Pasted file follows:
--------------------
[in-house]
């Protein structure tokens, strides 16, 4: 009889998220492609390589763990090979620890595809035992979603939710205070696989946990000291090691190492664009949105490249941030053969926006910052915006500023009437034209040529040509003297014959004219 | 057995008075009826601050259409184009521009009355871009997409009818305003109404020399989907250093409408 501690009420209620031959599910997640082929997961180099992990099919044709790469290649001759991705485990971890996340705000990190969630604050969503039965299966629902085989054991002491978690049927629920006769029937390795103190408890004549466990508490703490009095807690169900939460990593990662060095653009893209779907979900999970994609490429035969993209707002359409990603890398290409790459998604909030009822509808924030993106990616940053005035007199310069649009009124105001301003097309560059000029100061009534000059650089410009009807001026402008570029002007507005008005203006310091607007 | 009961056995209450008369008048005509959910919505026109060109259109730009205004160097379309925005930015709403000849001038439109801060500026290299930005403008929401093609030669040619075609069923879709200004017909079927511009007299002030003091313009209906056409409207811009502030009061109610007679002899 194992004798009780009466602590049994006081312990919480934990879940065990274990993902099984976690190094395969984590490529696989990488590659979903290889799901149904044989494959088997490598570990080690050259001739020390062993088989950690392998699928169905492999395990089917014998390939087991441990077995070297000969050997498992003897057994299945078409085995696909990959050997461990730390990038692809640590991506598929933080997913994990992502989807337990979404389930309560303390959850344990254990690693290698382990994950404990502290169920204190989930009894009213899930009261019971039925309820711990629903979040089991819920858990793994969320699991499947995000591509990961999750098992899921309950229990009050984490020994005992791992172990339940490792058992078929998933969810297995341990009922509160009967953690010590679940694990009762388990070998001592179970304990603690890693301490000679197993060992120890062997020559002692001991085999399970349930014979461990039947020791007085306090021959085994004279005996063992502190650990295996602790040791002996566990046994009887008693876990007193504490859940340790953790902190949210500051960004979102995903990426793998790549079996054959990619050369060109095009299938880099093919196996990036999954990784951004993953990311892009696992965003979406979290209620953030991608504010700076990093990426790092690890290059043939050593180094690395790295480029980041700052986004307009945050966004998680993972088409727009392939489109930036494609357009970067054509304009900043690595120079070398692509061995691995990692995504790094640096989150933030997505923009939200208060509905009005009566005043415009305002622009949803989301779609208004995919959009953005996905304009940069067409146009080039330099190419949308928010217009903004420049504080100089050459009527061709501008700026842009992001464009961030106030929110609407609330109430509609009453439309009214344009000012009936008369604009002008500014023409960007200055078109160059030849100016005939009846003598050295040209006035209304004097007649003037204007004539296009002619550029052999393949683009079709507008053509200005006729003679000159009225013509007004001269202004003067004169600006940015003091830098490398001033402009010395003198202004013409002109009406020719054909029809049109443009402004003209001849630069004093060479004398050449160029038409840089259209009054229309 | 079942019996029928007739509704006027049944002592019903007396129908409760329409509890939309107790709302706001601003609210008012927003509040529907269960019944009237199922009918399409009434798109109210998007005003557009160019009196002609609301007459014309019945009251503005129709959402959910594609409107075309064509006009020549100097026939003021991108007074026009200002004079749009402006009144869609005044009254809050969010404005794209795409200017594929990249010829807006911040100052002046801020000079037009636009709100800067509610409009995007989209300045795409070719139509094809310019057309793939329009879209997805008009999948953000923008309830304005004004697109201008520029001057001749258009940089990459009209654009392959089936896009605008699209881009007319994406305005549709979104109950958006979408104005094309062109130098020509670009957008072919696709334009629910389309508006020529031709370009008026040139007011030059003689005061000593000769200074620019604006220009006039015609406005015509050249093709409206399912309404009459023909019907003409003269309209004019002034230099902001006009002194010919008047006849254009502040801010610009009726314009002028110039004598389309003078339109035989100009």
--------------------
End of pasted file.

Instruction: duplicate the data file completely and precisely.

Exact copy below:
[in-house]
């Protein structure tokens, strides 16, 4: 009889998220492609390589763990090979620890595809035992979603939710205070696989946990000291090691190492664009949105490249941030053969926006910052915006500023009437034209040529040509003297014959004219 | 057995008075009826601050259409184009521009009355871009997409009818305003109404020399989907250093409408 501690009420209620031959599910997640082929997961180099992990099919044709790469290649001759991705485990971890996340705000990190969630604050969503039965299966629902085989054991002491978690049927629920006769029937390795103190408890004549466990508490703490009095807690169900939460990593990662060095653009893209779907979900999970994609490429035969993209707002359409990603890398290409790459998604909030009822509808924030993106990616940053005035007199310069649009009124105001301003097309560059000029100061009534000059650089410009009807001026402008570029002007507005008005203006310091607007 | 009961056995209450008369008048005509959910919505026109060109259109730009205004160097379309925005930015709403000849001038439109801060500026290299930005403008929401093609030669040619075609069923879709200004017909079927511009007299002030003091313009209906056409409207811009502030009061109610007679002899 194992004798009780009466602590049994006081312990919480934990879940065990274990993902099984976690190094395969984590490529696989990488590659979903290889799901149904044989494959088997490598570990080690050259001739020390062993088989950690392998699928169905492999395990089917014998390939087991441990077995070297000969050997498992003897057994299945078409085995696909990959050997461990730390990038692809640590991506598929933080997913994990992502989807337990979404389930309560303390959850344990254990690693290698382990994950404990502290169920204190989930009894009213899930009261019971039925309820711990629903979040089991819920858990793994969320699991499947995000591509990961999750098992899921309950229990009050984490020994005992791992172990339940490792058992078929998933969810297995341990009922509160009967953690010590679940694990009762388990070998001592179970304990603690890693301490000679197993060992120890062997020559002692001991085999399970349930014979461990039947020791007085306090021959085994004279005996063992502190650990295996602790040791002996566990046994009887008693876990007193504490859940340790953790902190949210500051960004979102995903990426793998790549079996054959990619050369060109095009299938880099093919196996990036999954990784951004993953990311892009696992965003979406979290209620953030991608504010700076990093990426790092690890290059043939050593180094690395790295480029980041700052986004307009945050966004998680993972088409727009392939489109930036494609357009970067054509304009900043690595120079070398692509061995691995990692995504790094640096989150933030997505923009939200208060509905009005009566005043415009305002622009949803989301779609208004995919959009953005996905304009940069067409146009080039330099190419949308928010217009903004420049504080100089050459009527061709501008700026842009992001464009961030106030929110609407609330109430509609009453439309009214344009000012009936008369604009002008500014023409960007200055078109160059030849100016005939009846003598050295040209006035209304004097007649003037204007004539296009002619550029052999393949683009079709507008053509200005006729003679000159009225013509007004001269202004003067004169600006940015003091830098490398001033402009010395003198202004013409002109009406020719054909029809049109443009402004003209001849630069004093060479004398050449160029038409840089259209009054229309 | 079942019996029928007739509704006027049944002592019903007396129908409760329409509890939309107790709302706001601003609210008012927003509040529907269960019944009237199922009918399409009434798109109210998007005003557009160019009196002609609301007459014309019945009251503005129709959402959910594609409107075309064509006009020549100097026939003021991108007074026009200002004079749009402006009144869609005044009254809050969010404005794209795409200017594929990249010829807006911040100052002046801020000079037009636009709100800067509610409009995007989209300045795409070719139509094809310019057309793939329009879209997805008009999948953000923008309830304005004004697109201008520029001057001749258009940089990459009209654009392959089936896009605008699209881009007319994406305005549709979104109950958006979408104005094309062109130098020509670009957008072919696709334009629910389309508006020529031709370009008026040139007011030059003689005061000593000769200074620019604006220009006039015609406005015509050249093709409206399912309404009459023909019907003409003269309209004019002034230099902001006009002194010919008047006849254009502040801010610009009726314009002028110039004598389309003078339109035989100009």